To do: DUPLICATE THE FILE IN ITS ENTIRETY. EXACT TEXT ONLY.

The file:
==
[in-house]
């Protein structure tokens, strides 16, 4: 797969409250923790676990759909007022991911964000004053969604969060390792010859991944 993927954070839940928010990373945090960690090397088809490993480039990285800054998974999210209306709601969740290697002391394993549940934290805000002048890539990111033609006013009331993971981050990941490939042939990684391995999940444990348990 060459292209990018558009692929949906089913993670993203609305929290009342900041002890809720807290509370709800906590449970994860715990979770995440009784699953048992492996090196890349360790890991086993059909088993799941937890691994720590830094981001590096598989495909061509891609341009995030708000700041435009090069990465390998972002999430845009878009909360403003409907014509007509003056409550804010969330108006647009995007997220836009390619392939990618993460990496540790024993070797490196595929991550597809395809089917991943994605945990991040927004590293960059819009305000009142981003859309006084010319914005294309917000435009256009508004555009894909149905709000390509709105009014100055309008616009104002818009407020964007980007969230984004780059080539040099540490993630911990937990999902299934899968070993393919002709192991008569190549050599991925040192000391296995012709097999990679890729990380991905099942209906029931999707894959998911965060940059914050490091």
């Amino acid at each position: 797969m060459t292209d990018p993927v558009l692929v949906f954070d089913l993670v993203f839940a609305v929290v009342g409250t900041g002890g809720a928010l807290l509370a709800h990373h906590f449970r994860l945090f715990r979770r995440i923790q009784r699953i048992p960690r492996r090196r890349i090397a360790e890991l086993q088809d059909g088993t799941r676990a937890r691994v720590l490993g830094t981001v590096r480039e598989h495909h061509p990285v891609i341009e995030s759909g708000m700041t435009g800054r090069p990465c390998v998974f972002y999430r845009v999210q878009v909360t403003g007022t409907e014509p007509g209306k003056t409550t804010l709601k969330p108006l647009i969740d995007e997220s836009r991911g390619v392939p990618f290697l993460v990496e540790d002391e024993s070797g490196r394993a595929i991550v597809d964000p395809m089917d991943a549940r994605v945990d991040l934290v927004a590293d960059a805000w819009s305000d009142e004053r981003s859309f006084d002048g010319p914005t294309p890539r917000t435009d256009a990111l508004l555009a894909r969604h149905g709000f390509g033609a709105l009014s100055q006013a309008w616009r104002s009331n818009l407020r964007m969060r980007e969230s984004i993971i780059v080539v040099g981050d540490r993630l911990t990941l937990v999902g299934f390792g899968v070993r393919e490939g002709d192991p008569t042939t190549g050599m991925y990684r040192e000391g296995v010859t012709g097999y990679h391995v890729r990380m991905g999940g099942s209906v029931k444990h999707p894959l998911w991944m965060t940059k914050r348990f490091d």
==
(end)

[in-house]
């Protein structure tokens, strides 16, 4: 797969409250923790676990759909007022991911964000004053969604969060390792010859991944 993927954070839940928010990373945090960690090397088809490993480039990285800054998974999210209306709601969740290697002391394993549940934290805000002048890539990111033609006013009331993971981050990941490939042939990684391995999940444990348990 060459292209990018558009692929949906089913993670993203609305929290009342900041002890809720807290509370709800906590449970994860715990979770995440009784699953048992492996090196890349360790890991086993059909088993799941937890691994720590830094981001590096598989495909061509891609341009995030708000700041435009090069990465390998972002999430845009878009909360403003409907014509007509003056409550804010969330108006647009995007997220836009390619392939990618993460990496540790024993070797490196595929991550597809395809089917991943994605945990991040927004590293960059819009305000009142981003859309006084010319914005294309917000435009256009508004555009894909149905709000390509709105009014100055309008616009104002818009407020964007980007969230984004780059080539040099540490993630911990937990999902299934899968070993393919002709192991008569190549050599991925040192000391296995012709097999990679890729990380991905099942209906029931999707894959998911965060940059914050490091």
């Amino acid at each position: 797969m060459t292209d990018p993927v558009l692929v949906f954070d089913l993670v993203f839940a609305v929290v009342g409250t900041g002890g809720a928010l807290l509370a709800h990373h906590f449970r994860l945090f715990r979770r995440i923790q009784r699953i048992p960690r492996r090196r890349i090397a360790e890991l086993q088809d059909g088993t799941r676990a937890r691994v720590l490993g830094t981001v590096r480039e598989h495909h061509p990285v891609i341009e995030s759909g708000m700041t435009g800054r090069p990465c390998v998974f972002y999430r845009v999210q878009v909360t403003g007022t409907e014509p007509g209306k003056t409550t804010l709601k969330p108006l647009i969740d995007e997220s836009r991911g390619v392939p990618f290697l993460v990496e540790d002391e024993s070797g490196r394993a595929i991550v597809d964000p395809m089917d991943a549940r994605v945990d991040l934290v927004a590293d960059a805000w819009s305000d009142e004053r981003s859309f006084d002048g010319p914005t294309p890539r917000t435009d256009a990111l508004l555009a894909r969604h149905g709000f390509g033609a709105l009014s100055q006013a309008w616009r104002s009331n818009l407020r964007m969060r980007e969230s984004i993971i780059v080539v040099g981050d540490r993630l911990t990941l937990v999902g299934f390792g899968v070993r393919e490939g002709d192991p008569t042939t190549g050599m991925y990684r040192e000391g296995v010859t012709g097999y990679h391995v890729r990380m991905g999940g099942s209906v029931k444990h999707p894959l998911w991944m965060t940059k914050r348990f490091d």